That’s when Radiohead, their take on the music industry and distribution rights, and their sensibilities as musicians stepped in to the discussion. Never one to do what the labels tell them, Radiohead has now sanctioned AmpLive’s remixes, allowing him to distribute them as long as they are free (which was his intention initially), and apparently giving the musician stamp of approval to a mash-up album that carries Radiohead’s distinctive sound while taking the music of the band into previously uncharted hip-hop territory. After four listens through the album last night, there’s little wonder that it got the band’s stamp of approval…it’s phenomenal, unexpected, and a fantastic companion piece to the original.
Clocking in at a sparse 8 tracks and 25 minutes, what Rainydayz lacks in length it makes up for in depth. Following the 30 second intro, the remaining 7 songs are a lush assortment of sounds and moods. “Videotapez” is a slick chop of “Video Tape,” with a solid hip-hop beat and an original Del verse. Amp uses the piano portion of the song as the loop, and Thom Yorke’s scratched lyrics provide the chorus. “Nudez” takes on “Nude,” using the airy vocals of the original and lacing them over a thumping bass line. The song takes on an original chorus and provides a Too Short verse before transitioning into a more laid back beat with Yorke on the fade out.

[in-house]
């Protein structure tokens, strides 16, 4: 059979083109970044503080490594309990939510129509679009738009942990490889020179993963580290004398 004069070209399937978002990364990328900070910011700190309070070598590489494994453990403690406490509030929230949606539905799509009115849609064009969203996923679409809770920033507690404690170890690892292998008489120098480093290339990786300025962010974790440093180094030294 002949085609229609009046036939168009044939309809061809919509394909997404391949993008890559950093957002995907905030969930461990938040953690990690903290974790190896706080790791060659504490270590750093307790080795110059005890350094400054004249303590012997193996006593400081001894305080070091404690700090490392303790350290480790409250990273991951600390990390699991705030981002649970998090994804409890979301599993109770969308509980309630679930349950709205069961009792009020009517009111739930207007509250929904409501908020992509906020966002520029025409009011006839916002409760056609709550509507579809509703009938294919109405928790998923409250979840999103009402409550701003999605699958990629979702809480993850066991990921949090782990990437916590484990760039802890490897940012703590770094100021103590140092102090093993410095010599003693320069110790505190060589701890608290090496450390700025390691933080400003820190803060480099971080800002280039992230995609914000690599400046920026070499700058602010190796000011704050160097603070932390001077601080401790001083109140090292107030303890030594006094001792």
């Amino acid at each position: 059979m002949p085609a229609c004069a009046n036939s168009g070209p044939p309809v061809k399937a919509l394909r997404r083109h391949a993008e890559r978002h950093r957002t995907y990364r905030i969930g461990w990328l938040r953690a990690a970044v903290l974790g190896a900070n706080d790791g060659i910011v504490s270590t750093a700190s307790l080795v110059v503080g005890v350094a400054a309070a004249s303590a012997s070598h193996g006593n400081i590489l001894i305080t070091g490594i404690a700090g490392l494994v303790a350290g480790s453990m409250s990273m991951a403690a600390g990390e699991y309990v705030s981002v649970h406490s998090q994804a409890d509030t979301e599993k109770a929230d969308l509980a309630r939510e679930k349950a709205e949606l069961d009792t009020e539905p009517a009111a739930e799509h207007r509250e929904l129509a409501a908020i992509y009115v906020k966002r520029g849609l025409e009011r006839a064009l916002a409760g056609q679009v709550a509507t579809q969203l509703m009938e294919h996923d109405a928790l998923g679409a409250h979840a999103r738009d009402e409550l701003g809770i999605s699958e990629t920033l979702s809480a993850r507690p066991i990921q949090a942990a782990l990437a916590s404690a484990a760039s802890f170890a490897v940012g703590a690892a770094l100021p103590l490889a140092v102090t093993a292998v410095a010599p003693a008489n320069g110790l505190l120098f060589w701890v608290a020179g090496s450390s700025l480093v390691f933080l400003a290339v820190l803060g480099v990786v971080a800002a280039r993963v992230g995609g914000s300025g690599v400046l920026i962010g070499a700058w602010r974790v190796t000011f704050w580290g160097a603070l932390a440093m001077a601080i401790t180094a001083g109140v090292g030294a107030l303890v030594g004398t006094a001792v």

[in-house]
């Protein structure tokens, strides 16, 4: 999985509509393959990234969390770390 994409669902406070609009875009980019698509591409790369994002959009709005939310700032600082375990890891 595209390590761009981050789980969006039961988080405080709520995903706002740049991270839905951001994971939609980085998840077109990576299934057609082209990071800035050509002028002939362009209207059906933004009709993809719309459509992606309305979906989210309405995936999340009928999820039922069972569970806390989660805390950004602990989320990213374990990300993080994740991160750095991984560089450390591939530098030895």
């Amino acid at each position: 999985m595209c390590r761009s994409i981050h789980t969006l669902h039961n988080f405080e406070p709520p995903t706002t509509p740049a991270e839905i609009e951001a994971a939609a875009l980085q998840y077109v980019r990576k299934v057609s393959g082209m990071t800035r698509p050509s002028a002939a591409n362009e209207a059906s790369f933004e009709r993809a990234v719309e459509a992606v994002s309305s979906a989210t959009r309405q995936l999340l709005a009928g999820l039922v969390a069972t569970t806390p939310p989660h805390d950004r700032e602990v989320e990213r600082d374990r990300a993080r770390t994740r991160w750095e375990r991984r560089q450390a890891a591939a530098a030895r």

“Weird Fishes/Arpeggi” gets redone here as “Weird Fishez.” Amp doesn’t repeat the fast paced drums of the original, and the song is all the better for it. The beat rolls along with hand claps and an almost jazzy xylophone type sound with electronic glitches. The use of Yorke on this one is more as accent, as all of the clips are jittery and short. He doesn’t use any extended lyrics from this one, and the clips he does use trail off nicely. Towards the end of the song, Amp goes frenetic with the drums before bringing the beat back. “All I Need” brings a more trippy underground dub feel to the original with nicely interspersed horns. The chorus is brought out in a synthesized loop, and the end result is reminiscent of a Massive Attack song. This song is fantastic as it demonstrates the true versatility of Amp. While the majority of his music is rooted in hip-hop, part of what has made Zion I so successful is his constantly changing and incredibly diverse production. Here he shows that off to great effect.